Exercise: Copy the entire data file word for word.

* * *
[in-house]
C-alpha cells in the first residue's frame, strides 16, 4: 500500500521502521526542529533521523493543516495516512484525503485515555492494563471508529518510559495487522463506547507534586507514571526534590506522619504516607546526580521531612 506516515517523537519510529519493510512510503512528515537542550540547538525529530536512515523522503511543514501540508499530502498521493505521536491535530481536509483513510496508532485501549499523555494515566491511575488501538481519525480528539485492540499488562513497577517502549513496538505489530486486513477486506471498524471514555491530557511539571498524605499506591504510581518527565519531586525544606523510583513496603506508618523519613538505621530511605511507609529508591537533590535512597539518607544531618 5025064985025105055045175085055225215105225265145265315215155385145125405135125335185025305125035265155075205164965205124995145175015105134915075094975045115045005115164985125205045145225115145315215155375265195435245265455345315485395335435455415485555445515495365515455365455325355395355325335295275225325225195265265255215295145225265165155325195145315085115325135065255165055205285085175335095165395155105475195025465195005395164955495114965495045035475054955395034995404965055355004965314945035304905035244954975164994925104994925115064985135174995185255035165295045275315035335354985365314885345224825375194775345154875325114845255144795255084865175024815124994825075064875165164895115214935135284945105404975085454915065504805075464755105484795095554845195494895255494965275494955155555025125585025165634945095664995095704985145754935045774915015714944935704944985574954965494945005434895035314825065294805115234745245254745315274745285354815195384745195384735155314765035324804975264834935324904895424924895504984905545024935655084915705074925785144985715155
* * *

[in-house]
C-alpha cells in the first residue's frame, strides 16, 4: 500500500521502521526542529533521523493543516495516512484525503485515555492494563471508529518510559495487522463506547507534586507514571526534590506522619504516607546526580521531612 506516515517523537519510529519493510512510503512528515537542550540547538525529530536512515523522503511543514501540508499530502498521493505521536491535530481536509483513510496508532485501549499523555494515566491511575488501538481519525480528539485492540499488562513497577517502549513496538505489530486486513477486506471498524471514555491530557511539571498524605499506591504510581518527565519531586525544606523510583513496603506508618523519613538505621530511605511507609529508591537533590535512597539518607544531618 5025064985025105055045175085055225215105225265145265315215155385145125405135125335185025305125035265155075205164965205124995145175015105134915075094975045115045005115164985125205045145225115145315215155375265195435245265455345315485395335435455415485555445515495365515455365455325355395355325335295275225325225195265265255215295145225265165155325195145315085115325135065255165055205285085175335095165395155105475195025465195005395164955495114965495045035475054955395034995404965055355004965314945035304905035244954975164994925104994925115064985135174995185255035165295045275315035335354985365314885345224825375194775345154875325114845255144795255084865175024815124994825075064875165164895115214935135284945105404975085454915065504805075464755105484795095554845195494895255494965275494955155555025125585025165634945095664995095704985145754935045774915015714944935704944985574954965494945005434895035314825065294805115234745245254745315274745285354815195384745195384735155314765035324804975264834935324904895424924895504984905545024935655084915705074925785144985715155